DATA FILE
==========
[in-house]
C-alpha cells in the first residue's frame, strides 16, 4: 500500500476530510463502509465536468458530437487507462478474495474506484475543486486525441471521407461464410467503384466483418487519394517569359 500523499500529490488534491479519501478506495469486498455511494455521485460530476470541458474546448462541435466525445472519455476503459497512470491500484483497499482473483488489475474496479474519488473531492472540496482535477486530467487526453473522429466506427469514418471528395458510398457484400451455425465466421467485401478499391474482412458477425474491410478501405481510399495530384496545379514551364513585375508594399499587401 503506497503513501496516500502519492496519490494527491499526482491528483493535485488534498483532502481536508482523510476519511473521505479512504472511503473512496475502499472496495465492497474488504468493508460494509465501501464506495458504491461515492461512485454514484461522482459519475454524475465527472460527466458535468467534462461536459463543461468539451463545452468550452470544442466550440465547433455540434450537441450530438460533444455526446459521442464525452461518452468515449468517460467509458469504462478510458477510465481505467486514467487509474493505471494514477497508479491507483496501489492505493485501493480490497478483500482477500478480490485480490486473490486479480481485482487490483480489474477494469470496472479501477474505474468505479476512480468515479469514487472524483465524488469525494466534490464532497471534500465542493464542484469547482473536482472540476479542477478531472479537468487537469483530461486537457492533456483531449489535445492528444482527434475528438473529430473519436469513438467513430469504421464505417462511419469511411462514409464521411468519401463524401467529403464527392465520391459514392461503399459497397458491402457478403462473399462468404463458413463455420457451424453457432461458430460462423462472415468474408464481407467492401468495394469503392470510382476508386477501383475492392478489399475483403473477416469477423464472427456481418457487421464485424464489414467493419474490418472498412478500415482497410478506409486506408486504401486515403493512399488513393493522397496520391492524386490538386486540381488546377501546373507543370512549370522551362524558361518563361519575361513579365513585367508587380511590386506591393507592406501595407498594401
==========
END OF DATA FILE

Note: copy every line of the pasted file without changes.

[in-house]
C-alpha cells in the first residue's frame, strides 16, 4: 500500500476530510463502509465536468458530437487507462478474495474506484475543486486525441471521407461464410467503384466483418487519394517569359 500523499500529490488534491479519501478506495469486498455511494455521485460530476470541458474546448462541435466525445472519455476503459497512470491500484483497499482473483488489475474496479474519488473531492472540496482535477486530467487526453473522429466506427469514418471528395458510398457484400451455425465466421467485401478499391474482412458477425474491410478501405481510399495530384496545379514551364513585375508594399499587401 503506497503513501496516500502519492496519490494527491499526482491528483493535485488534498483532502481536508482523510476519511473521505479512504472511503473512496475502499472496495465492497474488504468493508460494509465501501464506495458504491461515492461512485454514484461522482459519475454524475465527472460527466458535468467534462461536459463543461468539451463545452468550452470544442466550440465547433455540434450537441450530438460533444455526446459521442464525452461518452468515449468517460467509458469504462478510458477510465481505467486514467487509474493505471494514477497508479491507483496501489492505493485501493480490497478483500482477500478480490485480490486473490486479480481485482487490483480489474477494469470496472479501477474505474468505479476512480468515479469514487472524483465524488469525494466534490464532497471534500465542493464542484469547482473536482472540476479542477478531472479537468487537469483530461486537457492533456483531449489535445492528444482527434475528438473529430473519436469513438467513430469504421464505417462511419469511411462514409464521411468519401463524401467529403464527392465520391459514392461503399459497397458491402457478403462473399462468404463458413463455420457451424453457432461458430460462423462472415468474408464481407467492401468495394469503392470510382476508386477501383475492392478489399475483403473477416469477423464472427456481418457487421464485424464489414467493419474490418472498412478500415482497410478506409486506408486504401486515403493512399488513393493522397496520391492524386490538386486540381488546377501546373507543370512549370522551362524558361518563361519575361513579365513585367508587380511590386506591393507592406501595407498594401